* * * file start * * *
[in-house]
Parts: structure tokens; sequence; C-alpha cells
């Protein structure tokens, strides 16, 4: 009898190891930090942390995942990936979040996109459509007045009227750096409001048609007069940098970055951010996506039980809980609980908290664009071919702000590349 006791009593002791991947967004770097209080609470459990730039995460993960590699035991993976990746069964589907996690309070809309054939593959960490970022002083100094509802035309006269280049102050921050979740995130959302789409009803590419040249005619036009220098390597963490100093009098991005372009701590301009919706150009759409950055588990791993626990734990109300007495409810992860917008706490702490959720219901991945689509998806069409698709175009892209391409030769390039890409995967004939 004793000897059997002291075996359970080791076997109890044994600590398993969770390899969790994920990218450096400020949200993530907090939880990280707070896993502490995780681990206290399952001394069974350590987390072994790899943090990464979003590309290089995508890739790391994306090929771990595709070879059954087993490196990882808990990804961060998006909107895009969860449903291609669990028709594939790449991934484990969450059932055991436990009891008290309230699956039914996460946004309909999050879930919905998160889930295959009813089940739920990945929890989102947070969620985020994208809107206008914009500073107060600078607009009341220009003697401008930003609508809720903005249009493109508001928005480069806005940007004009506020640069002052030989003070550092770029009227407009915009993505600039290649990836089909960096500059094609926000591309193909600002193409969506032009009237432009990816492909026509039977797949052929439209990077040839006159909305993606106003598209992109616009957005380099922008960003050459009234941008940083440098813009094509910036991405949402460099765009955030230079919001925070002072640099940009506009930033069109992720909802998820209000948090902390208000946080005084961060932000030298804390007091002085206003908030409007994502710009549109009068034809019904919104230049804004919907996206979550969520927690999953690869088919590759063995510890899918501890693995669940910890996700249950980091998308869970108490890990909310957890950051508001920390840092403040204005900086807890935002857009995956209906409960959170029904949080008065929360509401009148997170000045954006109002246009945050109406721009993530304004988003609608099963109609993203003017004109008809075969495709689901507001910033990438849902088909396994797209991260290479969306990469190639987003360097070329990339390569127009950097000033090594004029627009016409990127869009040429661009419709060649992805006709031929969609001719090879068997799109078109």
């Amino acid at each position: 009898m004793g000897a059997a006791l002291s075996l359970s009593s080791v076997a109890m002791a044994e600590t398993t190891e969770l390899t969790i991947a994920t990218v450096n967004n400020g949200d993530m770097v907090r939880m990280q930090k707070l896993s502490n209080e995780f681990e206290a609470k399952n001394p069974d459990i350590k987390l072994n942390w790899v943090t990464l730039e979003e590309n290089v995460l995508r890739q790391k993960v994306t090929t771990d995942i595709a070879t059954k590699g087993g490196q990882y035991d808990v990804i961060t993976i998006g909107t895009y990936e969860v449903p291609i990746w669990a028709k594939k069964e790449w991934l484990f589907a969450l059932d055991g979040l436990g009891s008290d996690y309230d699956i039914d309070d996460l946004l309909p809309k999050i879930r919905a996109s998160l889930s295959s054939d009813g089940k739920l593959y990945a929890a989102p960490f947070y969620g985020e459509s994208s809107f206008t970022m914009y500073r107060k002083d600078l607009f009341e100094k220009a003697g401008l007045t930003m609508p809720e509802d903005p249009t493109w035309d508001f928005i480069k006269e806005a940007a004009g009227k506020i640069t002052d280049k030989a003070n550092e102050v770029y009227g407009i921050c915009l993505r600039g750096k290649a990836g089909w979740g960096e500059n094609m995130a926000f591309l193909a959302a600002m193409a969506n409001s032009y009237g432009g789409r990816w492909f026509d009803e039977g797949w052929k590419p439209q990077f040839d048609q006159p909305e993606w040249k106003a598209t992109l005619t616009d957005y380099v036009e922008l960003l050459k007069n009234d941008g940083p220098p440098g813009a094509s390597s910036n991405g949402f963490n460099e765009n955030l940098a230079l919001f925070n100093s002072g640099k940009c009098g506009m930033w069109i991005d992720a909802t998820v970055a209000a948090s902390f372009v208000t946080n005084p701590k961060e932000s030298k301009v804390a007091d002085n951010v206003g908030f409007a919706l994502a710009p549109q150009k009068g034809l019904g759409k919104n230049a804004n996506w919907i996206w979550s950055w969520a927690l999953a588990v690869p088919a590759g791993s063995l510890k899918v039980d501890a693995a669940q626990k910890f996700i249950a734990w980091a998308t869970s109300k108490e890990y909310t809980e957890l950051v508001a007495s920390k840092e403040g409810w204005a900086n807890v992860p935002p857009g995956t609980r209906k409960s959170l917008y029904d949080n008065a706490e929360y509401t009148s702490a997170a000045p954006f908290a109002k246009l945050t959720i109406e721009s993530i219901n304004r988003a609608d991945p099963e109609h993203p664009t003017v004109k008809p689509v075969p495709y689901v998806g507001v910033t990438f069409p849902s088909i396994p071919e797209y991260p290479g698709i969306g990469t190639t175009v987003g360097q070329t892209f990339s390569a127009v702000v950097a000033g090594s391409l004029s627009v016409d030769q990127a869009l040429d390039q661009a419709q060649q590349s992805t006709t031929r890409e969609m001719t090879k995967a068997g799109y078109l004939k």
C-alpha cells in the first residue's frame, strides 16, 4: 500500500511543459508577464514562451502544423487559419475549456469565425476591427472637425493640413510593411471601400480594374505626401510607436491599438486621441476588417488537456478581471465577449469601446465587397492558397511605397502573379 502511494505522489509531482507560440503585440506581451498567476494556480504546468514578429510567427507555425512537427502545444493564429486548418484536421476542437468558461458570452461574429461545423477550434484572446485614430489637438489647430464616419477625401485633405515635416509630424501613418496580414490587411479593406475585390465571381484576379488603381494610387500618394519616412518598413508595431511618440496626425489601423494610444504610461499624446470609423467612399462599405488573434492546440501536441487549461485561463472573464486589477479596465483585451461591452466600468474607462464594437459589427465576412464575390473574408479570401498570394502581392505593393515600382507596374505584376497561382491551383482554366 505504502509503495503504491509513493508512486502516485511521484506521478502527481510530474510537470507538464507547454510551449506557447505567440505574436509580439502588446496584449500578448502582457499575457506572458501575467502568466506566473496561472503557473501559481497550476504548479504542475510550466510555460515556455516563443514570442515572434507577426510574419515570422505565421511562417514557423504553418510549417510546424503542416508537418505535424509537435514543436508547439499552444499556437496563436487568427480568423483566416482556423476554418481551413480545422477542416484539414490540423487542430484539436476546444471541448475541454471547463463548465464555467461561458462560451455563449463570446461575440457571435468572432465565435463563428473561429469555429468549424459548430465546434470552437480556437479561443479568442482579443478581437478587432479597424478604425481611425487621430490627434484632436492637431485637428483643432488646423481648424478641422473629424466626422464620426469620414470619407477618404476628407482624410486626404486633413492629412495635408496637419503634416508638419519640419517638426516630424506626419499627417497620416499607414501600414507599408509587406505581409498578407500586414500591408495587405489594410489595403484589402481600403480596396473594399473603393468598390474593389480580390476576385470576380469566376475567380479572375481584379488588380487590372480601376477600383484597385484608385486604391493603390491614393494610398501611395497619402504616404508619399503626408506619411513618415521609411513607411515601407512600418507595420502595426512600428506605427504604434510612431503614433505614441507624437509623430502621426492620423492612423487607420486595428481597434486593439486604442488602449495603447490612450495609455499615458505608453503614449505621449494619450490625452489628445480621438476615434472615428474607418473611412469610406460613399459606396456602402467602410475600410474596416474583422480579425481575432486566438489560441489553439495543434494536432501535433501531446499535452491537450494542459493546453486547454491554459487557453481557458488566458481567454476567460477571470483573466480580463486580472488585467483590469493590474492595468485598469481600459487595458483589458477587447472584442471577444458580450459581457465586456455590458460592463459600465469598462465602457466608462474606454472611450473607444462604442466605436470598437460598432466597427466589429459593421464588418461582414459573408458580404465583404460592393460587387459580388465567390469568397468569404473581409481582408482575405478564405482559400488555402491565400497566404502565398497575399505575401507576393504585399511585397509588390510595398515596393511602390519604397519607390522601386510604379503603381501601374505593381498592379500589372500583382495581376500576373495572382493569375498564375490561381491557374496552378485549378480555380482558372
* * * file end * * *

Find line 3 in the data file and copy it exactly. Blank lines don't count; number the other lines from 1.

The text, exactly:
């Protein structure tokens, strides 16, 4: 009898190891930090942390995942990936979040996109459509007045009227750096409001048609007069940098970055951010996506039980809980609980908290664009071919702000590349 006791009593002791991947967004770097209080609470459990730039995460993960590699035991993976990746069964589907996690309070809309054939593959960490970022002083100094509802035309006269280049102050921050979740995130959302789409009803590419040249005619036009220098390597963490100093009098991005372009701590301009919706150009759409950055588990791993626990734990109300007495409810992860917008706490702490959720219901991945689509998806069409698709175009892209391409030769390039890409995967004939 004793000897059997002291075996359970080791076997109890044994600590398993969770390899969790994920990218450096400020949200993530907090939880990280707070896993502490995780681990206290399952001394069974350590987390072994790899943090990464979003590309290089995508890739790391994306090929771990595709070879059954087993490196990882808990990804961060998006909107895009969860449903291609669990028709594939790449991934484990969450059932055991436990009891008290309230699956039914996460946004309909999050879930919905998160889930295959009813089940739920990945929890989102947070969620985020994208809107206008914009500073107060600078607009009341220009003697401008930003609508809720903005249009493109508001928005480069806005940007004009506020640069002052030989003070550092770029009227407009915009993505600039290649990836089909960096500059094609926000591309193909600002193409969506032009009237432009990816492909026509039977797949052929439209990077040839006159909305993606106003598209992109616009957005380099922008960003050459009234941008940083440098813009094509910036991405949402460099765009955030230079919001925070002072640099940009506009930033069109992720909802998820209000948090902390208000946080005084961060932000030298804390007091002085206003908030409007994502710009549109009068034809019904919104230049804004919907996206979550969520927690999953690869088919590759063995510890899918501890693995669940910890996700249950980091998308869970108490890990909310957890950051508001920390840092403040204005900086807890935002857009995956209906409960959170029904949080008065929360509401009148997170000045954006109002246009945050109406721009993530304004988003609608099963109609993203003017004109008809075969495709689901507001910033990438849902088909396994797209991260290479969306990469190639987003360097070329990339390569127009950097000033090594004029627009016409990127869009040429661009419709060649992805006709031929969609001719090879068997799109078109």